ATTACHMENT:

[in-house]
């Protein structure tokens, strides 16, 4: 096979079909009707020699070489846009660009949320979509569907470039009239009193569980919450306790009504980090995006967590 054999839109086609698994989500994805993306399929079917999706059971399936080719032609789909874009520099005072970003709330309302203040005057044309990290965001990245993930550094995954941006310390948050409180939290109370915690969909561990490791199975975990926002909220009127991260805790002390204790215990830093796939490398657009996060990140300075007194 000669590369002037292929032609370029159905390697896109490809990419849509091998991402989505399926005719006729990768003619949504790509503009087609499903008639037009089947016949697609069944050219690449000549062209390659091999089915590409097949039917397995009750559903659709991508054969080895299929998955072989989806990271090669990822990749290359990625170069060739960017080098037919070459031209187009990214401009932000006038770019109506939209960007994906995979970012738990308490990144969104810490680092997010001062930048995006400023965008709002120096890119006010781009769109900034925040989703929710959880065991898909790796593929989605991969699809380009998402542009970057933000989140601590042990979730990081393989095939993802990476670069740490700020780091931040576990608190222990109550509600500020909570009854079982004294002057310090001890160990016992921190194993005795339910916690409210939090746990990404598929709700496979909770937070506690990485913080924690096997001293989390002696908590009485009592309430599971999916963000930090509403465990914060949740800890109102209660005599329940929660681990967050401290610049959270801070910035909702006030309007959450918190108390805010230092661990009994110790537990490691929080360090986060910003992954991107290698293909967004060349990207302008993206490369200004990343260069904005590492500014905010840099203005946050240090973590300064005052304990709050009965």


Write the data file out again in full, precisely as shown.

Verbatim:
[in-house]
């Protein structure tokens, strides 16, 4: 096979079909009707020699070489846009660009949320979509569907470039009239009193569980919450306790009504980090995006967590 054999839109086609698994989500994805993306399929079917999706059971399936080719032609789909874009520099005072970003709330309302203040005057044309990290965001990245993930550094995954941006310390948050409180939290109370915690969909561990490791199975975990926002909220009127991260805790002390204790215990830093796939490398657009996060990140300075007194 000669590369002037292929032609370029159905390697896109490809990419849509091998991402989505399926005719006729990768003619949504790509503009087609499903008639037009089947016949697609069944050219690449000549062209390659091999089915590409097949039917397995009750559903659709991508054969080895299929998955072989989806990271090669990822990749290359990625170069060739960017080098037919070459031209187009990214401009932000006038770019109506939209960007994906995979970012738990308490990144969104810490680092997010001062930048995006400023965008709002120096890119006010781009769109900034925040989703929710959880065991898909790796593929989605991969699809380009998402542009970057933000989140601590042990979730990081393989095939993802990476670069740490700020780091931040576990608190222990109550509600500020909570009854079982004294002057310090001890160990016992921190194993005795339910916690409210939090746990990404598929709700496979909770937070506690990485913080924690096997001293989390002696908590009485009592309430599971999916963000930090509403465990914060949740800890109102209660005599329940929660681990967050401290610049959270801070910035909702006030309007959450918190108390805010230092661990009994110790537990490691929080360090986060910003992954991107290698293909967004060349990207302008993206490369200004990343260069904005590492500014905010840099203005946050240090973590300064005052304990709050009965």